The Killing of a Sacred Deer (Yorgos Lanthimos, 2017) is an inscrutable psycho-drama, following a cursed family through clinical upper-class houses and hospital rooms. It has a monumental formality, somewhere between brutalist architecture and a contemporary opera. The atonal soundtrack echoes this too, a confluence of pre-existing post-modern and classical pieces reminiscent of The Shining (Stanley Kubrick, 1980), another film which traces the decay of a family unit. Although Sacred Deer is frequently absurdist, the score is very serious, yet the film’s most striking musical scene is diegetic, vulnerably human and foregrounded in pop music.
As a present-day restaging of ancient Greek myth, a young man named Martin (Barry Keoghan) leverages himself into the lives of Dr. Steven Murphy (Colin Farrell) and his family, before inexplicably hexing them as an act of revenge. Martin is so startlingly awkward that he could easily be a character on Pen15 (2019-2020), but Steven’s pre-teen daughter Kim (Raffey Cassidy) finds herself drawn to him, and on their first meeting attempts to win him over.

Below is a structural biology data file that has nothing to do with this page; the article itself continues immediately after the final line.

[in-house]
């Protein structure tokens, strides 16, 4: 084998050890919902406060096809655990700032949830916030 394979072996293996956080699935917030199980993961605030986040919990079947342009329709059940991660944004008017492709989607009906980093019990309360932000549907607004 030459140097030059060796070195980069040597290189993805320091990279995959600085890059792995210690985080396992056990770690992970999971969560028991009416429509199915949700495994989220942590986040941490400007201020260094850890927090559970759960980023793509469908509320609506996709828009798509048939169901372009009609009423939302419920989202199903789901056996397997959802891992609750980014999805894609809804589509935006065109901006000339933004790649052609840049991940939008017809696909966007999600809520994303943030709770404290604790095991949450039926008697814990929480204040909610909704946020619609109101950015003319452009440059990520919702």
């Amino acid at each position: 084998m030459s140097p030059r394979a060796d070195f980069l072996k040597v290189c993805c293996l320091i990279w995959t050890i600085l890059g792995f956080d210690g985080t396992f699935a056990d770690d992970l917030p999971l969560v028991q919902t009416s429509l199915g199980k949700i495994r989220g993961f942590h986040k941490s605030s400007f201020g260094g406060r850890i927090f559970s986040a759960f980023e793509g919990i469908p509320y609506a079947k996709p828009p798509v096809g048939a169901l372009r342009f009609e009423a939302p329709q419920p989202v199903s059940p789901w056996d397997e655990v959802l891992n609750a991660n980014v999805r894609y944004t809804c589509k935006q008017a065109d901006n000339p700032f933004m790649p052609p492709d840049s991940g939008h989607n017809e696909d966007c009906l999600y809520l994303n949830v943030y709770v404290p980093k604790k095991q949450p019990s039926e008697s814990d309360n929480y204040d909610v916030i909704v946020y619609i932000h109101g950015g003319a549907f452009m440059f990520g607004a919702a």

Leaning against a tree, she sheepishly begins singing an Ellie Goulding song without any kind of backing track. The camera moves out slowly as Martin sits and watches on the grass, and Kim is enveloped by the great and uncaring expanse of nature. There’s no score, only her small voice against the ambient hum of crickets, wind, and cars in the distance, building a sparseness that fills the space with deafening emptiness.
The song, “Burn”, describes living in a carefree world, partying so hard and so outside of responsibility that you essentially will the end of days into being. There’s one line which describes this assured recklessness, feeling so untouchable and massive that you can be seen “from outer-space”. This total belief in one’s self-importance speaks to the privileged class that Lanthimos undermines in so much of his cinema. Sung by a solitary teenager in the suburbs, its tone of club ecstasy feels laughable. As her small body is even smaller against the tree, the words she sings feel like they falter pathetically into the air around her.
If The Killing of a Sacred Deer is about the empty transactions of contemporary American living, Ellie Goulding’s words represent this meaninglessness against the unknowable chaos of nature. The tree’s branches curl out in impossible twirls. The song is memorable not for its ability to sweep the audience up in a moment of rhythm and energy, but for isolating them further.